Football camps open earlier with increased safety

(STATS) - College football practices are beginning across the nation this week as part of a longer preseason to compensate for the elimination of multiple practices with contact during a single day.

As a way to reduce injuries and keep student-athletes healthy, the NCAA Division I Council voted earlier this year to disband the two-a-days that were so often dreaded by players.

The new by-law is embraced by coaches across the FCS level of Division I, many of whom had moved away from two-a-days in recent years.

"I just think those days are gone," Southeast Missouri coach Tom Matukewicz said. "My kids have been (on campus) all summer long, they're in the best shape of their entire life. Really all I need to do is teach them football; I don't think I need to risk their health to do that. I agree with the plans and have followed them. You'll see a lot less injuries, which is what it's all about."

During a single day, the NCAA is allowing a single, three-hour, on-field practice session and, after a three-hour recovery period, a non-contact walk-through of plays and situations without protective equipment such as helmets and pads. The walk-through can't include conditioning and is limited to two hours in length on the FCS level.

Not all preseason camps are opening this week, but teams can practice up to a week earlier than in past seasons to get in the same amount of reps. Practices are allowed six days a week and there are 29 practice opportunities, which some coaches say are too many.

"The morning practice is so taxing on the players (that) it's debatable how much you get out of it in the afternoon," said coach Mike Houston of FCS national champion James Madison. "I like the idea of having the recovering time of having another hard session and actually having the benefit of a walk-through with an actual football so you can make it a realistic situation right there."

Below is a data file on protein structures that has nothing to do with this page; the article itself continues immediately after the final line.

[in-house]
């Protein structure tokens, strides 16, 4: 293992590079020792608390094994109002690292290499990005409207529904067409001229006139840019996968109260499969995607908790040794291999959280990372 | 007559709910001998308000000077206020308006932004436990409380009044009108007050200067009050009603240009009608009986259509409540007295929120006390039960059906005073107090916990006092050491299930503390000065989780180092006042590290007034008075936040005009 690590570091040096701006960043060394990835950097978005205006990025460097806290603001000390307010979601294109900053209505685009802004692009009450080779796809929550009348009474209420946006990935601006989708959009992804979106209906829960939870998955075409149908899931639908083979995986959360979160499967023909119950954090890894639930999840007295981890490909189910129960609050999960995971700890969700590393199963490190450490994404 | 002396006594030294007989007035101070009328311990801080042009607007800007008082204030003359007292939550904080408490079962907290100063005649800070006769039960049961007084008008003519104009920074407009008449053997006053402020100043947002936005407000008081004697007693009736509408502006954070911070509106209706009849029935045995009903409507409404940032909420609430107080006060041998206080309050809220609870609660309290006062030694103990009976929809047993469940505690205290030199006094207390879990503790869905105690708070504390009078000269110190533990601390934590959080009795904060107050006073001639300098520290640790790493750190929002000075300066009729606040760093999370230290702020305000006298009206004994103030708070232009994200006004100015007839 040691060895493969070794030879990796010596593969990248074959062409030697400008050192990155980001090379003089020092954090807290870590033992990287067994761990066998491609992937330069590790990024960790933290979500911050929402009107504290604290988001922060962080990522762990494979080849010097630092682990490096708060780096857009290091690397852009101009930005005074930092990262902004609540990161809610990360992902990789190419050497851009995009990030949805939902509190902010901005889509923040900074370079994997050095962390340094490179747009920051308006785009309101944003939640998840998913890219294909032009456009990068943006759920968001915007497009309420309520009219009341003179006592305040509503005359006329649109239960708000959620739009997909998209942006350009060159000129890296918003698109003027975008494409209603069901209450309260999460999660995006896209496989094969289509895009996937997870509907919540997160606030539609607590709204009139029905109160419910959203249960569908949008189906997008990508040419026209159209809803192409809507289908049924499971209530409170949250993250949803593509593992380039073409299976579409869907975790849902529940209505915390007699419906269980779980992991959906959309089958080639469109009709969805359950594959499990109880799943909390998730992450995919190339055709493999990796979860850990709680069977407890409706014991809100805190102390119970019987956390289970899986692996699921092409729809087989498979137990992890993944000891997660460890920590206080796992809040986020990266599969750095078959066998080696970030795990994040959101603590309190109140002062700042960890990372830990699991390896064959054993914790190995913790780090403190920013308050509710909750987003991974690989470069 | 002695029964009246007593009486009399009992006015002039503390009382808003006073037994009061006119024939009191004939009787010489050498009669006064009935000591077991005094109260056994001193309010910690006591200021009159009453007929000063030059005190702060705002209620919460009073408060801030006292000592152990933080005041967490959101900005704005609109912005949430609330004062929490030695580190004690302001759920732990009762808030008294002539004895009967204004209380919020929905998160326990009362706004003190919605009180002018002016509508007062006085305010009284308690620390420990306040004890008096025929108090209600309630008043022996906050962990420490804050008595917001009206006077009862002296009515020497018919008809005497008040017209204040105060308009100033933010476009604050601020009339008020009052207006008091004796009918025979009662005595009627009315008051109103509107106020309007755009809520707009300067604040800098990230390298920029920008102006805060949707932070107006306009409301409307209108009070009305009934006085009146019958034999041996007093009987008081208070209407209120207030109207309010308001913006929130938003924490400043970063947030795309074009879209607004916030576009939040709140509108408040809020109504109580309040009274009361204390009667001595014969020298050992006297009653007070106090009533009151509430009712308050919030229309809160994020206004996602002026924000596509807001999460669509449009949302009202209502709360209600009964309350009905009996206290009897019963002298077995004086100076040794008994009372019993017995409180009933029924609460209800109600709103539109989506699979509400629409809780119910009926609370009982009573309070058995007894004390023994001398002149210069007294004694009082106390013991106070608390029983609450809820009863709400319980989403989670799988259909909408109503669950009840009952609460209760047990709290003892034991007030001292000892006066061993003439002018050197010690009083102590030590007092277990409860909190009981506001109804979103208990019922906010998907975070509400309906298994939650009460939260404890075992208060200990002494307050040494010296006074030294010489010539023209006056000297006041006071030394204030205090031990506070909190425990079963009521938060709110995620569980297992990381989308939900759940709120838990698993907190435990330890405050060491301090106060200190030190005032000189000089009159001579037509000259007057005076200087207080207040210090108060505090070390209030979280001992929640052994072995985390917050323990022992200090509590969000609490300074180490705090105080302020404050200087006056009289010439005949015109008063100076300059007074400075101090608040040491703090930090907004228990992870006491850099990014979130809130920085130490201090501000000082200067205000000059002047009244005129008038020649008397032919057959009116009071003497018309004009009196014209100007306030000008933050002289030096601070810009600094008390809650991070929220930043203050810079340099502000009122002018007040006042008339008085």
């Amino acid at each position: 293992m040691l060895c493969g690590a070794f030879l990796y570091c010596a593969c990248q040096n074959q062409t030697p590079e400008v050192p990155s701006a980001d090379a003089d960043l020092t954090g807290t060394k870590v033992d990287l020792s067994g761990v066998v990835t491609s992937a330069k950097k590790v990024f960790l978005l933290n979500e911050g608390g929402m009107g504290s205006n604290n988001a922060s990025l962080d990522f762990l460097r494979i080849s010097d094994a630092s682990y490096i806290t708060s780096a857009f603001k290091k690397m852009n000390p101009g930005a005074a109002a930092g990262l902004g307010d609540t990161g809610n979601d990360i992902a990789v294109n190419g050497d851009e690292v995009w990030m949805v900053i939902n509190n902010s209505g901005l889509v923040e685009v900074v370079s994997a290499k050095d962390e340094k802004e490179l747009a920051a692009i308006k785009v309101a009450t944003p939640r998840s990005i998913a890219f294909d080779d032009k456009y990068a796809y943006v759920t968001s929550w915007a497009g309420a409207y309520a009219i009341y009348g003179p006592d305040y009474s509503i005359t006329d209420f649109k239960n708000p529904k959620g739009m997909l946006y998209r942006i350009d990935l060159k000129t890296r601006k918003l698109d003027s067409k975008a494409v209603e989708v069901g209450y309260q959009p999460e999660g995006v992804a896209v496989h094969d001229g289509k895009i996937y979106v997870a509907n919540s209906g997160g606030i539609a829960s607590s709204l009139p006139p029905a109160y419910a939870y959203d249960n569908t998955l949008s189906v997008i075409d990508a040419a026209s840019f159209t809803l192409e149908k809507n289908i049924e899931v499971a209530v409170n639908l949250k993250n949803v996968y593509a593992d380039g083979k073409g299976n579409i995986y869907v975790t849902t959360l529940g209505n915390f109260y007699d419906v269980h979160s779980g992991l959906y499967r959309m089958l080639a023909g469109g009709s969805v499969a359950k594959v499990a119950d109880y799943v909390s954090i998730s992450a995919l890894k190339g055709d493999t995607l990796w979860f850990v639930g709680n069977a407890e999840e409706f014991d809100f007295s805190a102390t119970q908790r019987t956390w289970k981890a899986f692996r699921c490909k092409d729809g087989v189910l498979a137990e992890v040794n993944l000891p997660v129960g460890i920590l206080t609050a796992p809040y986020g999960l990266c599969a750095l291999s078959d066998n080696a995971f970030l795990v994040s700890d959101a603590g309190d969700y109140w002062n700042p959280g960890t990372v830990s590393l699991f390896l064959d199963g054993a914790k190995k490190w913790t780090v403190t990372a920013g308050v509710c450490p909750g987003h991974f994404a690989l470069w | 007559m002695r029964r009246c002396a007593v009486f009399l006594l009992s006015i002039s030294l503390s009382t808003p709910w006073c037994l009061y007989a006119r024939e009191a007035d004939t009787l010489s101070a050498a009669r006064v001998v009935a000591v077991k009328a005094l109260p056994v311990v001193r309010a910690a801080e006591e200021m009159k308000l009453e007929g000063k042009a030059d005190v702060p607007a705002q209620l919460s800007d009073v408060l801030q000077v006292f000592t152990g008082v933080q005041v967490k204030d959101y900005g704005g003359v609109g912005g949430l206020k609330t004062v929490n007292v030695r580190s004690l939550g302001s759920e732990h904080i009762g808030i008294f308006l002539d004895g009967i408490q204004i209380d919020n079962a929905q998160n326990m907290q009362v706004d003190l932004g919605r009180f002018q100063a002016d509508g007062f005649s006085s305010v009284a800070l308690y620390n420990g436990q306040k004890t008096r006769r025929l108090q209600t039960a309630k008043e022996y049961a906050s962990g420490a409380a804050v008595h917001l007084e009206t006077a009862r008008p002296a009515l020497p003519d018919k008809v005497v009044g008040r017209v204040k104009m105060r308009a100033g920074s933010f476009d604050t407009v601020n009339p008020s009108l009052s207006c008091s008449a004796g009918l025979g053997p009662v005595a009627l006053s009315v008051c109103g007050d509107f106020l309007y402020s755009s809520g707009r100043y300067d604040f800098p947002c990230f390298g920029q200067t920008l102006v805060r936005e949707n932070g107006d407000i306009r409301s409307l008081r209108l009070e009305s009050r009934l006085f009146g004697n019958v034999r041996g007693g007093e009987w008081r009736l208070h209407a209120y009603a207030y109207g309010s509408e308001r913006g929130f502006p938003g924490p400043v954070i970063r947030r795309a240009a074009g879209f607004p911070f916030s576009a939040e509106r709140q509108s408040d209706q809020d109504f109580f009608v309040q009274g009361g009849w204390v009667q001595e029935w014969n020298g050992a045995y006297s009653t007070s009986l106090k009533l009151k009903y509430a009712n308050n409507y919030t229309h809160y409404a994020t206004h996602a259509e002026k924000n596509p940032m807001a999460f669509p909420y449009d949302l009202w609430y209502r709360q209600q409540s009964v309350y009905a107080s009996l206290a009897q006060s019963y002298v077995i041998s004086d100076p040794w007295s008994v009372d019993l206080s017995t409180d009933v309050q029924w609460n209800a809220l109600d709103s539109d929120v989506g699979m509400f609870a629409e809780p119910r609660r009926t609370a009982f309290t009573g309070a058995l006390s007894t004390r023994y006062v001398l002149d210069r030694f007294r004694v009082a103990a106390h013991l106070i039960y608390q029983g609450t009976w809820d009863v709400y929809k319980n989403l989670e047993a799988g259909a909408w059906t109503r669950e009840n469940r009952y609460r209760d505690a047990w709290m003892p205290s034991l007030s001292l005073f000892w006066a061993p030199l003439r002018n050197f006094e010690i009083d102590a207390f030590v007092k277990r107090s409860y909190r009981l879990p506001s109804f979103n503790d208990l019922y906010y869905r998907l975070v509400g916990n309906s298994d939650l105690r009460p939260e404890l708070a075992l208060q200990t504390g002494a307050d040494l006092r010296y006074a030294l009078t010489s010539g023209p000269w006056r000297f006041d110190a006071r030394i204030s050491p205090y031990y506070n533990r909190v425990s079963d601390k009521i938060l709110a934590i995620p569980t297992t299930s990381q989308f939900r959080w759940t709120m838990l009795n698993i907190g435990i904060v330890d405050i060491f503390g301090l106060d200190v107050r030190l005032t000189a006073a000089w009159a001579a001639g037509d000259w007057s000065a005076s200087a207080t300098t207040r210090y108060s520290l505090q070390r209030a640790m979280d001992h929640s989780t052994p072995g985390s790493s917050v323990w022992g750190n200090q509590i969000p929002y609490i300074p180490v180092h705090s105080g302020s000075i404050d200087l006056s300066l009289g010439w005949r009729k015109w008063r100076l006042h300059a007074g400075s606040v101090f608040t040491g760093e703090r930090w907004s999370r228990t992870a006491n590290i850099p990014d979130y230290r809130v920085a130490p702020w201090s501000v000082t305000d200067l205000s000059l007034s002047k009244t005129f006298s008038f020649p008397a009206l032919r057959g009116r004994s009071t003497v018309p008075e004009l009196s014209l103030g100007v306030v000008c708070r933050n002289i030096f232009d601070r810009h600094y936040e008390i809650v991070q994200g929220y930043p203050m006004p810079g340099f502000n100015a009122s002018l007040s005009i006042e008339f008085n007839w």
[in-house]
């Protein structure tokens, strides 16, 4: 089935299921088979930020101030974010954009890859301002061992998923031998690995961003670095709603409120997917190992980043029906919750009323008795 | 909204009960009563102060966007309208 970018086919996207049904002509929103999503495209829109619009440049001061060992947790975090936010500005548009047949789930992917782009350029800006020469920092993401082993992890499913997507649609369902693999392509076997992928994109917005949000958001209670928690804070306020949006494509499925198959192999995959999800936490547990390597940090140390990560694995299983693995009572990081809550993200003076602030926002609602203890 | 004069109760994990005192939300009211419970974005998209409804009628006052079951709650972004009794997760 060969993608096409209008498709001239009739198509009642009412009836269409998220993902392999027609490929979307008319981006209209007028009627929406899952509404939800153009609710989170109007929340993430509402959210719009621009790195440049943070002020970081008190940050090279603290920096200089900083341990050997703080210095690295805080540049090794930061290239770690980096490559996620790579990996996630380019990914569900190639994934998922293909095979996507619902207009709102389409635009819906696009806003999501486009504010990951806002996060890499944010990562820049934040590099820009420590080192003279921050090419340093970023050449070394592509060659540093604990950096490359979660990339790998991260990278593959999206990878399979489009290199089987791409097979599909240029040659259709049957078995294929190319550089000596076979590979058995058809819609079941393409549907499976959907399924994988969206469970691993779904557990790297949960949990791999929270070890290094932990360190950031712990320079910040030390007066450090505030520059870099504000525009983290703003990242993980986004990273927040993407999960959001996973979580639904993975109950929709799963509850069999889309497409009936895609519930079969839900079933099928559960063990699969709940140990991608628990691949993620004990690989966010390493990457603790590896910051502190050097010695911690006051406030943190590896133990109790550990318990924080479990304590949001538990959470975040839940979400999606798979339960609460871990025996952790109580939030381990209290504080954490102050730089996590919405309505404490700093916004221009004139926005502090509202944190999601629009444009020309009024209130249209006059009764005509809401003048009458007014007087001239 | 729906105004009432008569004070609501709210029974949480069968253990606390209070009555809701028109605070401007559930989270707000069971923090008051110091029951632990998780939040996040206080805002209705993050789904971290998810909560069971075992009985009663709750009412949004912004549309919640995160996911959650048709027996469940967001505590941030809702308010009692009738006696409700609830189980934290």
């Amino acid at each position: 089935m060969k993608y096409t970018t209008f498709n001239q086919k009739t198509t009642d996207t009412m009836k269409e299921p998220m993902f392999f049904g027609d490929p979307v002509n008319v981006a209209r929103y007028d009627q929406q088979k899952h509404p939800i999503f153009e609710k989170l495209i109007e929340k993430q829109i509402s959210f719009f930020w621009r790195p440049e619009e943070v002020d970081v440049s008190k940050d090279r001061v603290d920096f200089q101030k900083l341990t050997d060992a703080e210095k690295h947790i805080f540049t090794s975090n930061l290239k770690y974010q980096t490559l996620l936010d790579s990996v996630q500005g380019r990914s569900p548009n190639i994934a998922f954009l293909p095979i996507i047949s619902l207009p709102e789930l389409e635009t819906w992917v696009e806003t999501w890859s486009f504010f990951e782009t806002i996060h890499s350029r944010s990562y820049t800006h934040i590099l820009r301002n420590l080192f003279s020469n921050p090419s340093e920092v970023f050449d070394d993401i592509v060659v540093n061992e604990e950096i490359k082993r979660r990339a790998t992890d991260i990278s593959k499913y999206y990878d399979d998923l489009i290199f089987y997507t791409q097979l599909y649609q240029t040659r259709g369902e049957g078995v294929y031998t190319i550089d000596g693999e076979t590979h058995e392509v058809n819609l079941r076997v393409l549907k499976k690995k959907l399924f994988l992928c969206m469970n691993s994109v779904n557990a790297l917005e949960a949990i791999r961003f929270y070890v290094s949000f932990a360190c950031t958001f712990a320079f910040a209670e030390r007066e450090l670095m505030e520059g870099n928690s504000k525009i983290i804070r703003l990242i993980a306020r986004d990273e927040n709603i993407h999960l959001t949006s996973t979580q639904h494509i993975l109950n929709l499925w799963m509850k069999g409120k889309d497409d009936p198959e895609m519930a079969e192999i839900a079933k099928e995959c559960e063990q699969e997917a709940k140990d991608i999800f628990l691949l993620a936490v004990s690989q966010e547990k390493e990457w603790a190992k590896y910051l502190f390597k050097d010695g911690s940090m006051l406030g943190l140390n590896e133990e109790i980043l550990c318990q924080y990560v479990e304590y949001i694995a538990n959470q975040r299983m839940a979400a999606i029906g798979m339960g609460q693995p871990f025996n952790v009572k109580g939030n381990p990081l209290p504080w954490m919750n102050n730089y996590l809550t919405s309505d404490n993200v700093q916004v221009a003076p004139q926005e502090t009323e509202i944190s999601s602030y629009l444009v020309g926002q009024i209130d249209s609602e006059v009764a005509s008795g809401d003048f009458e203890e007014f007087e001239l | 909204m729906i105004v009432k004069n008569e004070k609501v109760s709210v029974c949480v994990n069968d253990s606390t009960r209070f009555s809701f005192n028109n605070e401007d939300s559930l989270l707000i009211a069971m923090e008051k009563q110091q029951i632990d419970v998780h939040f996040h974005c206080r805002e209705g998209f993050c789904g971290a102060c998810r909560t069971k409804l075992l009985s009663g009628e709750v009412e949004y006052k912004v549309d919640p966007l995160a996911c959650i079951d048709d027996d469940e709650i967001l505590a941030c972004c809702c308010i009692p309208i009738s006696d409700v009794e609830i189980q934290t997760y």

"Twenty to 25 practices is enough to get ready for a season," Tennessee Tech coach Marcus Satterfield said. "It's a long season, it's a physical game, it's a hard game. If we keep our guys fresh, I think it's going to work toward our advantage."

William & Mary's Jimmye Laycock, the longest-tenured coach in the FCS, says he can remember the days of, gulp, three-a-days, so, yes, a lot has changed over time. Coaches have communicated with each other to get a full grasp of what's allowed and what isn't under the new by-law.

It's likely the NCAA will review the results of this year's preseason after the season in case further adjustments are necessary.

"To make a long story short, we're all kind of juggling it differently. I think everybody's trying to figure it out," Illinois State coach Brock Spack said.

Saint Francis coach Chris Villarrial, who played 11 seasons as an NFL offensive lineman, isn't alone in lamenting the loss of two-a-day practices, but, like others, he's busy changing under the new rule.

"I think at our level, you're not getting a four-star, a three-star athlete," Villarrial said. "You need time with them, you have to teach them how to be a good player, you have to teach them technique - you have to teach them how to tackle, you have to teach them how to run routes. That two-a-day element, I think develops a sense of toughness. I'm old school in a way, I had old school coaches. That grinding and that conditioning, you build that bond with your teammates. It's something that I was always a believer in. But now it's gone, so we have to adjust."

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